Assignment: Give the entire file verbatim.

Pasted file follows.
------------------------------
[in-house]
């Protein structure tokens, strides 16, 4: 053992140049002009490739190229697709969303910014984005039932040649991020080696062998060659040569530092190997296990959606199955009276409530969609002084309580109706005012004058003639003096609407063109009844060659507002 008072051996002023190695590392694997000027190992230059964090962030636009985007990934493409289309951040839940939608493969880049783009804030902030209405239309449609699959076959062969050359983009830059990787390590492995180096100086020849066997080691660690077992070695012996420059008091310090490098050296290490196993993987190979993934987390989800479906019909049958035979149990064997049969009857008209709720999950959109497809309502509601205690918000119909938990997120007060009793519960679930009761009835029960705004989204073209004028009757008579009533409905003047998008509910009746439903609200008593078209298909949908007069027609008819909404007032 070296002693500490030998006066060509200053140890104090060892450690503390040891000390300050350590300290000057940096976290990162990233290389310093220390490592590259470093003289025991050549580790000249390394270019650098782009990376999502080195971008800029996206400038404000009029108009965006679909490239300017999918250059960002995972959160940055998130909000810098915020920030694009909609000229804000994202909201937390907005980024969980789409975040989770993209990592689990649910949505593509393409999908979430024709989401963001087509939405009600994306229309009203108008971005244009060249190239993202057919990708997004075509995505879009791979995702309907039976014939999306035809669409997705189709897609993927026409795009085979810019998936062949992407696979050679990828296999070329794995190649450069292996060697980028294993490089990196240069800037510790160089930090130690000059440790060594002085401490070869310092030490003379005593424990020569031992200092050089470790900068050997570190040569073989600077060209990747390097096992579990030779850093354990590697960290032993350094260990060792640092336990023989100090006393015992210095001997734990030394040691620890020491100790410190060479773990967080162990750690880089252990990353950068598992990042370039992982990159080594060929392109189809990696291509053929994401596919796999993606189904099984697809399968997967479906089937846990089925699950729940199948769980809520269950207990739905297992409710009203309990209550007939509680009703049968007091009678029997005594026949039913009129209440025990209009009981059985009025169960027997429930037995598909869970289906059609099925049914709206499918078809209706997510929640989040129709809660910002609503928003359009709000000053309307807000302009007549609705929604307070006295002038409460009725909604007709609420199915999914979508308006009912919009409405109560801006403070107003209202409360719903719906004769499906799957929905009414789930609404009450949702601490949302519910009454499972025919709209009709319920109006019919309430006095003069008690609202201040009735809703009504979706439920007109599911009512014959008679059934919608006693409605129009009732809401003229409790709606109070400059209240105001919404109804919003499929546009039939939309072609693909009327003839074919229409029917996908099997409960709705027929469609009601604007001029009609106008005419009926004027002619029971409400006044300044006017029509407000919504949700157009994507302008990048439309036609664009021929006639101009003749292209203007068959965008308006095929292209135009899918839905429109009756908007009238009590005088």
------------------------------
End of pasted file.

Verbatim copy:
[in-house]
């Protein structure tokens, strides 16, 4: 053992140049002009490739190229697709969303910014984005039932040649991020080696062998060659040569530092190997296990959606199955009276409530969609002084309580109706005012004058003639003096609407063109009844060659507002 008072051996002023190695590392694997000027190992230059964090962030636009985007990934493409289309951040839940939608493969880049783009804030902030209405239309449609699959076959062969050359983009830059990787390590492995180096100086020849066997080691660690077992070695012996420059008091310090490098050296290490196993993987190979993934987390989800479906019909049958035979149990064997049969009857008209709720999950959109497809309502509601205690918000119909938990997120007060009793519960679930009761009835029960705004989204073209004028009757008579009533409905003047998008509910009746439903609200008593078209298909949908007069027609008819909404007032 070296002693500490030998006066060509200053140890104090060892450690503390040891000390300050350590300290000057940096976290990162990233290389310093220390490592590259470093003289025991050549580790000249390394270019650098782009990376999502080195971008800029996206400038404000009029108009965006679909490239300017999918250059960002995972959160940055998130909000810098915020920030694009909609000229804000994202909201937390907005980024969980789409975040989770993209990592689990649910949505593509393409999908979430024709989401963001087509939405009600994306229309009203108008971005244009060249190239993202057919990708997004075509995505879009791979995702309907039976014939999306035809669409997705189709897609993927026409795009085979810019998936062949992407696979050679990828296999070329794995190649450069292996060697980028294993490089990196240069800037510790160089930090130690000059440790060594002085401490070869310092030490003379005593424990020569031992200092050089470790900068050997570190040569073989600077060209990747390097096992579990030779850093354990590697960290032993350094260990060792640092336990023989100090006393015992210095001997734990030394040691620890020491100790410190060479773990967080162990750690880089252990990353950068598992990042370039992982990159080594060929392109189809990696291509053929994401596919796999993606189904099984697809399968997967479906089937846990089925699950729940199948769980809520269950207990739905297992409710009203309990209550007939509680009703049968007091009678029997005594026949039913009129209440025990209009009981059985009025169960027997429930037995598909869970289906059609099925049914709206499918078809209706997510929640989040129709809660910002609503928003359009709000000053309307807000302009007549609705929604307070006295002038409460009725909604007709609420199915999914979508308006009912919009409405109560801006403070107003209202409360719903719906004769499906799957929905009414789930609404009450949702601490949302519910009454499972025919709209009709319920109006019919309430006095003069008690609202201040009735809703009504979706439920007109599911009512014959008679059934919608006693409605129009009732809401003229409790709606109070400059209240105001919404109804919003499929546009039939939309072609693909009327003839074919229409029917996908099997409960709705027929469609009601604007001029009609106008005419009926004027002619029971409400006044300044006017029509407000919504949700157009994507302008990048439309036609664009021929006639101009003749292209203007068959965008308006095929292209135009899918839905429109009756908007009238009590005088």